The next best option is to surrender your cat to the local council, an animal shelter, or rescue organization. This decision should not be taken lightly. Staff at pounds and shelters do their best to rehome cats and do find homes for many of them. In cases where a home cannot be found, euthanasia may be the only option.

Dumping or abandonment of animals is an offense (under the Prevention of Cruelty to Animals Act 1986) and can lead to substantial fines and potential imprisonment. Dumped animals are likely to suffer starvation and disease, which can lead to death. 

Report cases of abandoned cats or dogs to your local council or the RSPCA Victoria.

As a last resort only, if you cannot find a new home for your cat, it is kinder to have a vet euthanize your cat rather than dump or abandon your cat. If you are having an animal euthanized it must be done humanely. A vet is best placed to do this.

Cat Parenting Guide in Victoria, Australia

Cat parenting is a huge responsibility. Consider your options first before taking an innocent cat to your home.


Until next blog! Smokey needs my attention. Puuurrr.




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18 comments :

  1. we should have the same cat and dog law here in the philippines. i wonder why is it too hard to do. ive had a couple of dog scares already that is why i have dog trauma, even my son has one. as for the cats who keeps on wandering they just keep on messing around the trashbins. ughhhhh

    ReplyDelete
    Replies
    1. The Philippines still have more other priorities at hand to make this kind of law national. However, this law can easily start having in a provinces, and have strict implementation, and continuously educate community the importance of having a concrete animal welfare law.

      I will soon blog about Australia's animal welfare program with regards to feral animals and why they need to control them, and the impact of it versus endangered animal species.

      Delete
  2. This post makes me smile. I am an animal lover, I feel so happy everytime I see post that encourages kindness towards animals. Great post:)

    ReplyDelete
    Replies
    1. Thanks dear! Do you have a similar animal welfare law in your community?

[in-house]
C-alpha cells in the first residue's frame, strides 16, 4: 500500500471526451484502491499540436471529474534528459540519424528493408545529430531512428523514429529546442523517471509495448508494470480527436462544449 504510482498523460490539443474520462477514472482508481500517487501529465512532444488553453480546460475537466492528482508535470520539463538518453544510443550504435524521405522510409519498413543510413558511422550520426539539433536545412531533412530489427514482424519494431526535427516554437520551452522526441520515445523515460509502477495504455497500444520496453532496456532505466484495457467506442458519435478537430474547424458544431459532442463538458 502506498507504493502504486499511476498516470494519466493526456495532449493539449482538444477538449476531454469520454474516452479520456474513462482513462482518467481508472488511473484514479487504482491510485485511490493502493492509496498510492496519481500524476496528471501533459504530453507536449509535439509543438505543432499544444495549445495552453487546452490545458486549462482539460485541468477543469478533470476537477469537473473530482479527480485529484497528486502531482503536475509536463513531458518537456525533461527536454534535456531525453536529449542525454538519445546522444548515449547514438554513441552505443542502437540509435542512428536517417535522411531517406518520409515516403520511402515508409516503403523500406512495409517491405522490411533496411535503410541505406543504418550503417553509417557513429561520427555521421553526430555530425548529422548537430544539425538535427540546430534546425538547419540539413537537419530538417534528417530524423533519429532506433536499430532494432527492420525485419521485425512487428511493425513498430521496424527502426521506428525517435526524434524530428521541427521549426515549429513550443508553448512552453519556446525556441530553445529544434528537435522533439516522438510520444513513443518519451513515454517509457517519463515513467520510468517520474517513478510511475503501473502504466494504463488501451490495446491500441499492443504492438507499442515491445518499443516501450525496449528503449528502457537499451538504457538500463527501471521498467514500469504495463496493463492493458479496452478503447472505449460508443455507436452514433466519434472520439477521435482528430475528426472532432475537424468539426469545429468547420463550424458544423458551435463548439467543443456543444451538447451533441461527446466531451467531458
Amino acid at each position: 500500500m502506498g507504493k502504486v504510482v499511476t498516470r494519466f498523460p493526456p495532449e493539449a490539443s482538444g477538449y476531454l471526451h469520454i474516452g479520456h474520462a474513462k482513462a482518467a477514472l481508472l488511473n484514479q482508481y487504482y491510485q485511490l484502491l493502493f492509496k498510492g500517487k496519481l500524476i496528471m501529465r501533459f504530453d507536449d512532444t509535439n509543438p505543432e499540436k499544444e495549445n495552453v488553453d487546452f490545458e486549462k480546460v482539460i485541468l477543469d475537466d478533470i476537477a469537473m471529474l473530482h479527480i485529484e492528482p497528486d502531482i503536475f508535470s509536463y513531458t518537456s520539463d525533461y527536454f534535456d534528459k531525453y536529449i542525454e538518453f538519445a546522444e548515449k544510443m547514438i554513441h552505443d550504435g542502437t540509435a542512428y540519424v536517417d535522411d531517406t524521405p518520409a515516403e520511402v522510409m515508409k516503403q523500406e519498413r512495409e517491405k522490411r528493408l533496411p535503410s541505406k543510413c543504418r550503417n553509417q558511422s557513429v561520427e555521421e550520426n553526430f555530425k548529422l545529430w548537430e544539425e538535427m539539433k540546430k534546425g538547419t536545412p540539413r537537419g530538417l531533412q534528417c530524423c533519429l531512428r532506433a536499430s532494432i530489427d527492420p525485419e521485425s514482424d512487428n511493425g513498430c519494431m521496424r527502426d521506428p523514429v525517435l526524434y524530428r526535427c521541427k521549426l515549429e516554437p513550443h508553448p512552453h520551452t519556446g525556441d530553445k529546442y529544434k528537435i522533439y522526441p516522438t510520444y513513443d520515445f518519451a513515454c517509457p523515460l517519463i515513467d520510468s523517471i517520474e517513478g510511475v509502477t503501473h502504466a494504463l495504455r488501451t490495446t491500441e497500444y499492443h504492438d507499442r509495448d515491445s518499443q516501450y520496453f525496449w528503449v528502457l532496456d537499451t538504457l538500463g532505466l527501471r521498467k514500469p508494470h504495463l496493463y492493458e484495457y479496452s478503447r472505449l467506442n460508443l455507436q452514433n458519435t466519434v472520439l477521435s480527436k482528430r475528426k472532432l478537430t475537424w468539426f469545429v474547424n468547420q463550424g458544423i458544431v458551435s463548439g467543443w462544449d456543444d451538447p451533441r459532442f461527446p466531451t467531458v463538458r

Delete
  3. I think these petregulations should be adopted in Manila as well. Being a pet owner do come with responsibilities.

    ReplyDelete
    Replies
    1. I agree. And the pet-owner industry is actually a huge market, hence good for the economy.

      Delete
  4. That's good. I wish laws covering animals in the Philippines are implemented much stricter.

    ReplyDelete
    Replies
    1. All taxes and fines that our council collect from pet-owners goes to funding many pet-friendly projects. Our parks are pet-friendly, with free doggie-poo bags around, etc. It's a win-win!

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  5. Woah so much to know!! But it’s so nice that even cats have right there. Here in the philippines, we humans dont have any anymore haha. Jk. Will remember someof the tips when i get my cat someday hahahah

    ReplyDelete
    Replies
    1. Hahaha yeah, even wildlife animals that hit by accidents. Either we call the council, the animal welfare hotline, or the police to report it.

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  6. It is nice na very responsible ang Cat parents dyan. Dito kasi satin walang ganyang law pag dating sa Cat. Gusto ko ung may chip sila for identification.

    ReplyDelete
    Replies
    1. I agree and makes pet owners responsible citizens. Being a responsible pet owners also helps to promote the safety of the wild life animals surrounding the neighborhood example, birds that visits our grounds and nearby parks.

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  7. Hello Blair!

    First, congratulations on your new baby! She looks really adorable.

    Got surprised how organized and comprehensive is the law for cat owners there. It may look really strict but after all, it looks after the welfare of cats and cat owners as well.

    Aww, I just cant imagine euthanizing pets. But yeah, to each his own.

    ReplyDelete
    Replies
    1. Thank you Danica!

      It is strict, and quite expensive but if you do love your pets, you'll do everything to protect and care for them just like family. And the law knows that, that's why they impose penalties.

      It is necessary to euthanize them especially if no one wants them. They said it is the most compassionate you can do to the unwanted pets, that's why they still try many best to look for foster parents or adoption for them.

      Delete
  8. Never had a chance to be a cat parent but this was an interesting read!

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  9. Wow I didn't know cats could be this expensive. This gives me an idea that we lack some cat privilege here in the Philippines

    ReplyDelete
    Replies
    1. Yeah, and the Philippines still needs more improvements.

      Delete